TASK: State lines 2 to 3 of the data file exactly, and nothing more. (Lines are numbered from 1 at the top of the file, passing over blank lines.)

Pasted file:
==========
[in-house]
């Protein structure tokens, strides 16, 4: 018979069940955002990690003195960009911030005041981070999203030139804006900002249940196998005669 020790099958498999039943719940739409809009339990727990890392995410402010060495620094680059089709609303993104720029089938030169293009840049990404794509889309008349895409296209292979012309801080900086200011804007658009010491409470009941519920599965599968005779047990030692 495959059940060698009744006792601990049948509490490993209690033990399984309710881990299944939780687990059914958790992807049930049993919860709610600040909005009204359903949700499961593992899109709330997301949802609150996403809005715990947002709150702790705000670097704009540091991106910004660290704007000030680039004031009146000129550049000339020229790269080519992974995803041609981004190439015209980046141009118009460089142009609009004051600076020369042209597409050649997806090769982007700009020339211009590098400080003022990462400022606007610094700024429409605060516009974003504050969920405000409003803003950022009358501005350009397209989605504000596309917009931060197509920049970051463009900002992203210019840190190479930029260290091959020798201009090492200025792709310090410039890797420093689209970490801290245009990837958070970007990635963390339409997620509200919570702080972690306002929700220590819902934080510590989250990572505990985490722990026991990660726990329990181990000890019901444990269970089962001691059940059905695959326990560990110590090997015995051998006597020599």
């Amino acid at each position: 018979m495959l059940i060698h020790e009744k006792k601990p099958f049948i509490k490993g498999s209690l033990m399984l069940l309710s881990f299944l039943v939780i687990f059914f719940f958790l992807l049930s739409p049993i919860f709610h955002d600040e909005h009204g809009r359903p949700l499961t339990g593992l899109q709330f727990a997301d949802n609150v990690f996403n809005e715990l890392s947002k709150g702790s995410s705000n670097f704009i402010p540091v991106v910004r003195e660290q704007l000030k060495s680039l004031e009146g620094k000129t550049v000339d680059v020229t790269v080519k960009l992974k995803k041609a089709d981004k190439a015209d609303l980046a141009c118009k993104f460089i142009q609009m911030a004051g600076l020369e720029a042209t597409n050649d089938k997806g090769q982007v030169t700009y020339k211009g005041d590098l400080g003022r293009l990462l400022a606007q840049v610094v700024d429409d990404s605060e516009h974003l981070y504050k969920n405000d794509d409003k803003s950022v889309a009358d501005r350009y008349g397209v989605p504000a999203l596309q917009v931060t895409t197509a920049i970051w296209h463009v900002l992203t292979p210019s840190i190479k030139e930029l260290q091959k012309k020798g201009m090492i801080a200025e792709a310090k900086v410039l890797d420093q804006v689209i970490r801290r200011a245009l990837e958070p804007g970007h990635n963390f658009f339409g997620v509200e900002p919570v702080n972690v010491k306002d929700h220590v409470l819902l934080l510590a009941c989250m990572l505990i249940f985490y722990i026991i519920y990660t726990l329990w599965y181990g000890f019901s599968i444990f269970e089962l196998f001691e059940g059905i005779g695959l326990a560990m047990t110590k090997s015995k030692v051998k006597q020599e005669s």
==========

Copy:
């Protein structure tokens, strides 16, 4: 018979069940955002990690003195960009911030005041981070999203030139804006900002249940196998005669 020790099958498999039943719940739409809009339990727990890392995410402010060495620094680059089709609303993104720029089938030169293009840049990404794509889309008349895409296209292979012309801080900086200011804007658009010491409470009941519920599965599968005779047990030692 495959059940060698009744006792601990049948509490490993209690033990399984309710881990299944939780687990059914958790992807049930049993919860709610600040909005009204359903949700499961593992899109709330997301949802609150996403809005715990947002709150702790705000670097704009540091991106910004660290704007000030680039004031009146000129550049000339020229790269080519992974995803041609981004190439015209980046141009118009460089142009609009004051600076020369042209597409050649997806090769982007700009020339211009590098400080003022990462400022606007610094700024429409605060516009974003504050969920405000409003803003950022009358501005350009397209989605504000596309917009931060197509920049970051463009900002992203210019840190190479930029260290091959020798201009090492200025792709310090410039890797420093689209970490801290245009990837958070970007990635963390339409997620509200919570702080972690306002929700220590819902934080510590989250990572505990985490722990026991990660726990329990181990000890019901444990269970089962001691059940059905695959326990560990110590090997015995051998006597020599």
């Amino acid at each position: 018979m495959l059940i060698h020790e009744k006792k601990p099958f049948i509490k490993g498999s209690l033990m399984l069940l309710s881990f299944l039943v939780i687990f059914f719940f958790l992807l049930s739409p049993i919860f709610h955002d600040e909005h009204g809009r359903p949700l499961t339990g593992l899109q709330f727990a997301d949802n609150v990690f996403n809005e715990l890392s947002k709150g702790s995410s705000n670097f704009i402010p540091v991106v910004r003195e660290q704007l000030k060495s680039l004031e009146g620094k000129t550049v000339d680059v020229t790269v080519k960009l992974k995803k041609a089709d981004k190439a015209d609303l980046a141009c118009k993104f460089i142009q609009m911030a004051g600076l020369e720029a042209t597409n050649d089938k997806g090769q982007v030169t700009y020339k211009g005041d590098l400080g003022r293009l990462l400022a606007q840049v610094v700024d429409d990404s605060e516009h974003l981070y504050k969920n405000d794509d409003k803003s950022v889309a009358d501005r350009y008349g397209v989605p504000a999203l596309q917009v931060t895409t197509a920049i970051w296209h463009v900002l992203t292979p210019s840190i190479k030139e930029l260290q091959k012309k020798g201009m090492i801080a200025e792709a310090k900086v410039l890797d420093q804006v689209i970490r801290r200011a245009l990837e958070p804007g970007h990635n963390f658009f339409g997620v509200e900002p919570v702080n972690v010491k306002d929700h220590v409470l819902l934080l510590a009941c989250m990572l505990i249940f985490y722990i026991i519920y990660t726990l329990w599965y181990g000890f019901s599968i444990f269970e089962l196998f001691e059940g059905i005779g695959l326990a560990m047990t110590k090997s015995k030692v051998k006597q020599e005669s």